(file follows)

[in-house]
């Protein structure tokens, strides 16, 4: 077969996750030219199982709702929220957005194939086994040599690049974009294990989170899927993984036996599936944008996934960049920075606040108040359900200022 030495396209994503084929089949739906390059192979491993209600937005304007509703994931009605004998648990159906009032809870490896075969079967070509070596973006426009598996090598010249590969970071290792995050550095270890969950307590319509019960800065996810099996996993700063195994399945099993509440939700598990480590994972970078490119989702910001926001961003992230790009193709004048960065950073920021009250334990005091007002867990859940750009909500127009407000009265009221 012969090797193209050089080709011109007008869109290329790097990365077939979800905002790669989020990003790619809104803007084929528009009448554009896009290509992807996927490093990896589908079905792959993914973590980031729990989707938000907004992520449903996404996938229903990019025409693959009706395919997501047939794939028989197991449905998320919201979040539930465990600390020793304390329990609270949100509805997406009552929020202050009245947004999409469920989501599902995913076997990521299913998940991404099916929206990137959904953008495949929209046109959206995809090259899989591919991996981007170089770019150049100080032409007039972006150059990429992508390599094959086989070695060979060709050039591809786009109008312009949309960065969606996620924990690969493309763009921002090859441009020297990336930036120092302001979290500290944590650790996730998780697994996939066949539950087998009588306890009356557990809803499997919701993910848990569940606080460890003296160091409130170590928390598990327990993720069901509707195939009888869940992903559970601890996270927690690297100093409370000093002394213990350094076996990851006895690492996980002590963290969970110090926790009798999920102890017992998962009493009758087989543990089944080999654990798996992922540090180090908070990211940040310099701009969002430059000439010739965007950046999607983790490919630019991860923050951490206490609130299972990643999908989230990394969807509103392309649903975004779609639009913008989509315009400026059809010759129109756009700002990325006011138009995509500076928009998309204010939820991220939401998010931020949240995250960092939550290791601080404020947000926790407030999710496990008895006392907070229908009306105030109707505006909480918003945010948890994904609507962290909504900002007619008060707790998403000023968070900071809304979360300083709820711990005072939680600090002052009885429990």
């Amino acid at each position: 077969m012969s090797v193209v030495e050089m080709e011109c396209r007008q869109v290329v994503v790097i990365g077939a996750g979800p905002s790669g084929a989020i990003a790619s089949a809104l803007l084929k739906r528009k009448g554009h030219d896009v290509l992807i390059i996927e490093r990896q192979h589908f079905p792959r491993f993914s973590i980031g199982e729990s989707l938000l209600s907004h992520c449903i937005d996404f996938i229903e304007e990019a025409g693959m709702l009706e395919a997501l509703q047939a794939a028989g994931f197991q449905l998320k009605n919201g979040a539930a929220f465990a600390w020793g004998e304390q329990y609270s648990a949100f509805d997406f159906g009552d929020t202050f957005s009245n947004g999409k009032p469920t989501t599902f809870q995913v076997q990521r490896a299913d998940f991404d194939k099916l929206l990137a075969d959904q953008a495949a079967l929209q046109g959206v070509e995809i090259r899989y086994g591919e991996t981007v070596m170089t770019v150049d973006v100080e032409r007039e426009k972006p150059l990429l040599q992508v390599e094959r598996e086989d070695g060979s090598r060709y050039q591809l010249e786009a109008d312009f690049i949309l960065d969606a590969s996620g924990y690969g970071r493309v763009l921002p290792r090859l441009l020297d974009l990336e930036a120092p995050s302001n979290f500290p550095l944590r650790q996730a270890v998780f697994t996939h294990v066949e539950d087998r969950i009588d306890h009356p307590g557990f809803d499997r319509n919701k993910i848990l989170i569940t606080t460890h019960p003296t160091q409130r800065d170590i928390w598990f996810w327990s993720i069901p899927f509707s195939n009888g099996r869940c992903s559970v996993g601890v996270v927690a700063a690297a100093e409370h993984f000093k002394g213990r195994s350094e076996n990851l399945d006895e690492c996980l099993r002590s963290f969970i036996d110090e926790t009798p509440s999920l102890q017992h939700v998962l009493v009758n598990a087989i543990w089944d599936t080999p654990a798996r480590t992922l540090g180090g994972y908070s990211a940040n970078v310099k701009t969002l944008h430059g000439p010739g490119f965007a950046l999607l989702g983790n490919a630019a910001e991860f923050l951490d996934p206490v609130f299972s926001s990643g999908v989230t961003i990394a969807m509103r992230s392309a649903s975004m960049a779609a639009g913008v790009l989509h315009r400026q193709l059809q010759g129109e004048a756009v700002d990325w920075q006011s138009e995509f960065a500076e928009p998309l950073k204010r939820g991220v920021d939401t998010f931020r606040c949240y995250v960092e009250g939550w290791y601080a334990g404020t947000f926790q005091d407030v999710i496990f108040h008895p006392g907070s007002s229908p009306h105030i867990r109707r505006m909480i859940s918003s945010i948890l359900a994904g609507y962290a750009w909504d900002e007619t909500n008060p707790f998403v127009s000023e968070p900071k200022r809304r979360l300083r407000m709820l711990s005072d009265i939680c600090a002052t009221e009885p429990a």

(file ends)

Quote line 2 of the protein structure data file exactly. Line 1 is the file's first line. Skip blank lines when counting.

């Protein structure tokens, strides 16, 4: 077969996750030219199982709702929220957005194939086994040599690049974009294990989170899927993984036996599936944008996934960049920075606040108040359900200022 030495396209994503084929089949739906390059192979491993209600937005304007509703994931009605004998648990159906009032809870490896075969079967070509070596973006426009598996090598010249590969970071290792995050550095270890969950307590319509019960800065996810099996996993700063195994399945099993509440939700598990480590994972970078490119989702910001926001961003992230790009193709004048960065950073920021009250334990005091007002867990859940750009909500127009407000009265009221 012969090797193209050089080709011109007008869109290329790097990365077939979800905002790669989020990003790619809104803007084929528009009448554009896009290509992807996927490093990896589908079905792959993914973590980031729990989707938000907004992520449903996404996938229903990019025409693959009706395919997501047939794939028989197991449905998320919201979040539930465990600390020793304390329990609270949100509805997406009552929020202050009245947004999409469920989501599902995913076997990521299913998940991404099916929206990137959904953008495949929209046109959206995809090259899989591919991996981007170089770019150049100080032409007039972006150059990429992508390599094959086989070695060979060709050039591809786009109008312009949309960065969606996620924990690969493309763009921002090859441009020297990336930036120092302001979290500290944590650790996730998780697994996939066949539950087998009588306890009356557990809803499997919701993910848990569940606080460890003296160091409130170590928390598990327990993720069901509707195939009888869940992903559970601890996270927690690297100093409370000093002394213990350094076996990851006895690492996980002590963290969970110090926790009798999920102890017992998962009493009758087989543990089944080999654990798996992922540090180090908070990211940040310099701009969002430059000439010739965007950046999607983790490919630019991860923050951490206490609130299972990643999908989230990394969807509103392309649903975004779609639009913008989509315009400026059809010759129109756009700002990325006011138009995509500076928009998309204010939820991220939401998010931020949240995250960092939550290791601080404020947000926790407030999710496990008895006392907070229908009306105030109707505006909480918003945010948890994904609507962290909504900002007619008060707790998403000023968070900071809304979360300083709820711990005072939680600090002052009885429990």